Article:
The IQ/OQ efforts were handled in a traditional manner with the client developing the IQ/OQ documentation, with our assistance, and then executing these procedures, again with our assistance.

SOFTWARE FUNCTIONS
Low-level measurement drivers
Measurement-based test steps
Test sequence execution
Test sequence management
User access management
Test report creation and management
Verification of test sequence content and ability of user to execute
Verification of the content of the test results
HARDWARE USED
PXI chassis and controller
PXI acquisition cards for analog measurements
PXI acquisition cards for digital input and output
CAN card
INTERFACES / PROTOCOLS
Ethernet
CAN

*- images are conceptual, not actual

Yes, I’d like to chat about my test system needs »

Manufacturing Test – for mission-critical components

PXIe

Manufacturing Test – for mission-critical components

 

Using PXI & LabVIEW RT

Client: A major manufacturer of implantable cardiac and neural stimulators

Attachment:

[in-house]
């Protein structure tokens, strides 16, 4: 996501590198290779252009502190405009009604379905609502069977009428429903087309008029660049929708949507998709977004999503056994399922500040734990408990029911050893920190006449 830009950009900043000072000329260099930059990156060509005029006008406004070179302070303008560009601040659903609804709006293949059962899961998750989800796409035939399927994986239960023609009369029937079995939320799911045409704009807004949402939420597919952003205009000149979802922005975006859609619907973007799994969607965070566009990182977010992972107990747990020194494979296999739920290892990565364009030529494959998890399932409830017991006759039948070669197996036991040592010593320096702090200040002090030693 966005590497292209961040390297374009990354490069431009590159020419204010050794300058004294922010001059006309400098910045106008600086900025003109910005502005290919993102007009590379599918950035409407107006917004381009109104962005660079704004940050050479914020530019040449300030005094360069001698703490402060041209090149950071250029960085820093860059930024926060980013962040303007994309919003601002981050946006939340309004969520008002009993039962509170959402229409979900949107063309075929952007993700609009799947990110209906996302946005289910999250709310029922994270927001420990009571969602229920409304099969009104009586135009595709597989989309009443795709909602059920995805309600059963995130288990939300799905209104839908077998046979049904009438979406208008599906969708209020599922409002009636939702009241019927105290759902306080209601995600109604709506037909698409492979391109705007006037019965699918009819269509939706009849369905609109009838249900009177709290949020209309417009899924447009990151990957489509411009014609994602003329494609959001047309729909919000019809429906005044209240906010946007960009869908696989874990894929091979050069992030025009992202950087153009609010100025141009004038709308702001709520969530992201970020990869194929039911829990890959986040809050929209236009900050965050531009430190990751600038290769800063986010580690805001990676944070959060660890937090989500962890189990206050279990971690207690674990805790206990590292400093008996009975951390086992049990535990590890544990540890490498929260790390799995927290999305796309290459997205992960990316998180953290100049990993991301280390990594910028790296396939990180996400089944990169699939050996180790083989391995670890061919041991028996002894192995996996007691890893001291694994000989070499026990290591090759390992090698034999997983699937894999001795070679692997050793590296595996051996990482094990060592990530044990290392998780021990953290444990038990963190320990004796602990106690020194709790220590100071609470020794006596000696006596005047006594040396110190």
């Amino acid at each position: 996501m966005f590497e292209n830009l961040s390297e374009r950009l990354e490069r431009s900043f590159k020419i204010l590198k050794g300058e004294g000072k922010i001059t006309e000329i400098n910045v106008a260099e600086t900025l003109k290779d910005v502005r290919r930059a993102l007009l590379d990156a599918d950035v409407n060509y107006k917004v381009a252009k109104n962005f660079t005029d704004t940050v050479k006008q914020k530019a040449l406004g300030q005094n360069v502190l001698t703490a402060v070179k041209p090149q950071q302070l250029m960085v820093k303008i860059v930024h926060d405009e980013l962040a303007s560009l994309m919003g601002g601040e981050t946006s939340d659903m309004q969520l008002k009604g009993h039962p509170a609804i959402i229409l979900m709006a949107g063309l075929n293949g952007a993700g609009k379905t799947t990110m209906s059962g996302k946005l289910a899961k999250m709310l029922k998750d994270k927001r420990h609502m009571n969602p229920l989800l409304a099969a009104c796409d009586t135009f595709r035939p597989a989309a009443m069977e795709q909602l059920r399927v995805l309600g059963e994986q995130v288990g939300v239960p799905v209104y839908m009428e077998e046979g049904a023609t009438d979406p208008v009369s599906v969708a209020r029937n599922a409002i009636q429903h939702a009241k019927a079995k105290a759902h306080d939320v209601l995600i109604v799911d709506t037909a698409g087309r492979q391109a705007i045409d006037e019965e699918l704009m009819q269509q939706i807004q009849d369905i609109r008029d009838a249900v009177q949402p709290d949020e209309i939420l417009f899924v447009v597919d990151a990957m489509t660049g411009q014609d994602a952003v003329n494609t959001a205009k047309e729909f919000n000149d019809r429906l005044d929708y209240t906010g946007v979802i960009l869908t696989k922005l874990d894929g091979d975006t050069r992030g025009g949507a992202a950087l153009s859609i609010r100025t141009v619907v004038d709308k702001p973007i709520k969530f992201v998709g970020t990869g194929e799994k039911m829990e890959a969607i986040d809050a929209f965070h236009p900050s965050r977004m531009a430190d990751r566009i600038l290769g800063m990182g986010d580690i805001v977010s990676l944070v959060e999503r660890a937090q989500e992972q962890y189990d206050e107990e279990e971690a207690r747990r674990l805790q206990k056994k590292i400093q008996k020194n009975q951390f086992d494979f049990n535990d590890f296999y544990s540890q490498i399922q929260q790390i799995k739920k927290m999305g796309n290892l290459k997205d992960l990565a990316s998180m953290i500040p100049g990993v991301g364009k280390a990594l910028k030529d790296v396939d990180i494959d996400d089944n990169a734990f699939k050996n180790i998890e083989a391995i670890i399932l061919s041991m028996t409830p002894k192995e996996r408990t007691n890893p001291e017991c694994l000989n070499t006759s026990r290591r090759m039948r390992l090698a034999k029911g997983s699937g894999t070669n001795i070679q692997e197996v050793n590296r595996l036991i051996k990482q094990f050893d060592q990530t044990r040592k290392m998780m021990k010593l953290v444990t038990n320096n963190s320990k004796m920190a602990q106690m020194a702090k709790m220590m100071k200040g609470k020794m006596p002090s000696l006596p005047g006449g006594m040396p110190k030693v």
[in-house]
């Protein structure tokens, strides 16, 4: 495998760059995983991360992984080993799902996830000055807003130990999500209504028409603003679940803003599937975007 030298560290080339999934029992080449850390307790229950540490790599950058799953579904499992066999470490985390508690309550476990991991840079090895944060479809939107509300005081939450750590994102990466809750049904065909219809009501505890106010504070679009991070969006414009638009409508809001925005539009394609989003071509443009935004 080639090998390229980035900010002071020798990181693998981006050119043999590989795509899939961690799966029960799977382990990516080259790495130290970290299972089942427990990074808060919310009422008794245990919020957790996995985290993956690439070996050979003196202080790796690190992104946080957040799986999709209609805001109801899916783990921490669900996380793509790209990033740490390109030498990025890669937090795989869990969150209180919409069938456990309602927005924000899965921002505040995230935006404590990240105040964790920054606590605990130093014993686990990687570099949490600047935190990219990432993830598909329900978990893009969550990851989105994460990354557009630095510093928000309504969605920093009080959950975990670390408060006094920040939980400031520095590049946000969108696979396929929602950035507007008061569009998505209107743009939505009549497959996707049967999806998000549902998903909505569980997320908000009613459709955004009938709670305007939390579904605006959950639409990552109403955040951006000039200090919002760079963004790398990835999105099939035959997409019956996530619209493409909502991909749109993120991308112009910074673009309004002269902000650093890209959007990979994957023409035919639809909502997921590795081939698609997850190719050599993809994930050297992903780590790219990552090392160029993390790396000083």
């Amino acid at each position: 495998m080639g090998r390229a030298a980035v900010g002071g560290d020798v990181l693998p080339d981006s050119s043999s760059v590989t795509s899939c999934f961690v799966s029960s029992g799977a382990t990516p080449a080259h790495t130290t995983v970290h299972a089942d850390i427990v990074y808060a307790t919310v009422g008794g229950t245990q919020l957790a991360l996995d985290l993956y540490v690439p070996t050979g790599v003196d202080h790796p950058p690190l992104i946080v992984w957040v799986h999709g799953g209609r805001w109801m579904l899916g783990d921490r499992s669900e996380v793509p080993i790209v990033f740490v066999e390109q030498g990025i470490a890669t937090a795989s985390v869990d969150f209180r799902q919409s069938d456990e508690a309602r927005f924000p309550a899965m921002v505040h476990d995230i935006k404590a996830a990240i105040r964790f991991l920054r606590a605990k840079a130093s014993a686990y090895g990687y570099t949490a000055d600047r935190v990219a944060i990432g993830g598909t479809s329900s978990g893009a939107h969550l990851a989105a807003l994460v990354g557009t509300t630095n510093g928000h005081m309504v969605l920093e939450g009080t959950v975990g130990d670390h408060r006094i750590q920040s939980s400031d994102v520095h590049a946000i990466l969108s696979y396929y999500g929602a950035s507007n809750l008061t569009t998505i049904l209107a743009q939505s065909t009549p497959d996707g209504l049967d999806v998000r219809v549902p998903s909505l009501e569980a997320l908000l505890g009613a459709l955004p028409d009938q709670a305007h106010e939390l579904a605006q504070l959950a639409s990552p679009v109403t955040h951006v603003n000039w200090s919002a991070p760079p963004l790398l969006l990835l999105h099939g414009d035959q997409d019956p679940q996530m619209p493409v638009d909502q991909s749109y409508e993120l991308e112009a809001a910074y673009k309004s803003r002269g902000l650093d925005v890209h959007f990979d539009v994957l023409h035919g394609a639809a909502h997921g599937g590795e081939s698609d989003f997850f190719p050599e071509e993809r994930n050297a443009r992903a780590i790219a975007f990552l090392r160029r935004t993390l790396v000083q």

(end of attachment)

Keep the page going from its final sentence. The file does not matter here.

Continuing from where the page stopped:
Challenge

Our client needed several extremely reliable test systems to test the batteries that power their implantable medical devices. These new test systems were needed for two main reasons. First, the needed to upgrade existing obsolete test equipment, based on antiquated hardware and software. Second, new battery designs could not be tested on the old equipment.

A critical aspect of the new test system was the need to detect any excessive charge being extracted from the battery, thus rendering it unsuitable for surgical implantation. Thus, the test system needed to monitor the total energy withdrawn from a battery during testing to assure that it never exceeded a certain limit while also offering precise control of the type of pulses being drained from a battery.

All test results had to be stored in a database in order to maintain device history for each battery manufactured for archiving, quality control, and process improvements.

Solution

PXIe

The updated manufacturing test system is PXI-based along with a custom micro-controller-based circuit board for some low-level control. Each PXI controller communicated to the microcontroller (uC) on the custom PCB via CAN. The uC controlled the current drain from the battery while monitoring actual current and voltage from the battery at over 1000 samples per second using a precision 6.5 digit PXI DMM. Additionally, each PXI chassis was used to test many hundreds of batteries. Signal connections were handled by several switch multiplexers. Overall control of all the PXI testers was managed by a host PC connected to the PXI controller.